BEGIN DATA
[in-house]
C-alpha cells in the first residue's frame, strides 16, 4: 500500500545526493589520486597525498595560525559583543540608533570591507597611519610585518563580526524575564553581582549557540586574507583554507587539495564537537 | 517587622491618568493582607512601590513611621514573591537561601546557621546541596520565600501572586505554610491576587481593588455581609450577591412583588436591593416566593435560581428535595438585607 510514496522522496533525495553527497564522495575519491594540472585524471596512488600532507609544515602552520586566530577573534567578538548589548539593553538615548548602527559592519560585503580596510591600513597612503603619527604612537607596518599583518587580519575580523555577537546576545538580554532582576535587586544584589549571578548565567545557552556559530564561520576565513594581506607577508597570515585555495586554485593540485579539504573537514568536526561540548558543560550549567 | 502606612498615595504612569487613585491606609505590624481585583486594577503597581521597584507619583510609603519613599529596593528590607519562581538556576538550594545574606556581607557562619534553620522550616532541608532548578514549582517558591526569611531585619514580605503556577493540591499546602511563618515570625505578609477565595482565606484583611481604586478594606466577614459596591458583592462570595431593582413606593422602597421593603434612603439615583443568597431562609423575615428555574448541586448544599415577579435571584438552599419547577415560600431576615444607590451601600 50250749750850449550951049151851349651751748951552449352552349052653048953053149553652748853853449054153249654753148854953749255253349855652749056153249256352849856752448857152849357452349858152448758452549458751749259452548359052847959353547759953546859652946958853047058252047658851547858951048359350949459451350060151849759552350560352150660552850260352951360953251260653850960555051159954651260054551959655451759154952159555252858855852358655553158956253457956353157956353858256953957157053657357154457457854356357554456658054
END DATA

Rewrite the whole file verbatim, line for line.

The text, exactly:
[in-house]
C-alpha cells in the first residue's frame, strides 16, 4: 500500500545526493589520486597525498595560525559583543540608533570591507597611519610585518563580526524575564553581582549557540586574507583554507587539495564537537 | 517587622491618568493582607512601590513611621514573591537561601546557621546541596520565600501572586505554610491576587481593588455581609450577591412583588436591593416566593435560581428535595438585607 510514496522522496533525495553527497564522495575519491594540472585524471596512488600532507609544515602552520586566530577573534567578538548589548539593553538615548548602527559592519560585503580596510591600513597612503603619527604612537607596518599583518587580519575580523555577537546576545538580554532582576535587586544584589549571578548565567545557552556559530564561520576565513594581506607577508597570515585555495586554485593540485579539504573537514568536526561540548558543560550549567 | 502606612498615595504612569487613585491606609505590624481585583486594577503597581521597584507619583510609603519613599529596593528590607519562581538556576538550594545574606556581607557562619534553620522550616532541608532548578514549582517558591526569611531585619514580605503556577493540591499546602511563618515570625505578609477565595482565606484583611481604586478594606466577614459596591458583592462570595431593582413606593422602597421593603434612603439615583443568597431562609423575615428555574448541586448544599415577579435571584438552599419547577415560600431576615444607590451601600 50250749750850449550951049151851349651751748951552449352552349052653048953053149553652748853853449054153249654753148854953749255253349855652749056153249256352849856752448857152849357452349858152448758452549458751749259452548359052847959353547759953546859652946958853047058252047658851547858951048359350949459451350060151849759552350560352150660552850260352951360953251260653850960555051159954651260054551959655451759154952159555252858855852358655553158956253457956353157956353858256953957157053657357154457457854356357554456658054